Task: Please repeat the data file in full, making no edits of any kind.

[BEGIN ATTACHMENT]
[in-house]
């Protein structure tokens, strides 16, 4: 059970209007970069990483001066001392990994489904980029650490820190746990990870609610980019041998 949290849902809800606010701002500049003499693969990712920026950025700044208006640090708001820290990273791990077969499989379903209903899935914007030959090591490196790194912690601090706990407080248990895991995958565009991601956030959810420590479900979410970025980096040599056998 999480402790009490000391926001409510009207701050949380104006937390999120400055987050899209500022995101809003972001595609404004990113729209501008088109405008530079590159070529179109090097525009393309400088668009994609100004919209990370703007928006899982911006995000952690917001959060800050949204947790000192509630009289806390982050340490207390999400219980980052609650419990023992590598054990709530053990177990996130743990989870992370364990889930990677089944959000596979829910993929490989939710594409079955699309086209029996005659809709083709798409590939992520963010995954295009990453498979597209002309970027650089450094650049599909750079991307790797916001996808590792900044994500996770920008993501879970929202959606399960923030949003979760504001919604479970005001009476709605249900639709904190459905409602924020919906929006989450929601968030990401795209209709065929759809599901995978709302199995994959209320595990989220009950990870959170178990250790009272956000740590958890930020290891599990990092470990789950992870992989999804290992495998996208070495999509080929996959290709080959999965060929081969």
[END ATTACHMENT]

[in-house]
């Protein structure tokens, strides 16, 4: 059970209007970069990483001066001392990994489904980029650490820190746990990870609610980019041998 949290849902809800606010701002500049003499693969990712920026950025700044208006640090708001820290990273791990077969499989379903209903899935914007030959090591490196790194912690601090706990407080248990895991995958565009991601956030959810420590479900979410970025980096040599056998 999480402790009490000391926001409510009207701050949380104006937390999120400055987050899209500022995101809003972001595609404004990113729209501008088109405008530079590159070529179109090097525009393309400088668009994609100004919209990370703007928006899982911006995000952690917001959060800050949204947790000192509630009289806390982050340490207390999400219980980052609650419990023992590598054990709530053990177990996130743990989870992370364990889930990677089944959000596979829910993929490989939710594409079955699309086209029996005659809709083709798409590939992520963010995954295009990453498979597209002309970027650089450094650049599909750079991307790797916001996808590792900044994500996770920008993501879970929202959606399960923030949003979760504001919604479970005001009476709605249900639709904190459905409602924020919906929006989450929601968030990401795209209709065929759809599901995978709302199995994959209320595990989220009950990870959170178990250790009272956000740590958890930020290891599990990092470990789950992870992989999804290992495998996208070495999509080929996959290709080959999965060929081969």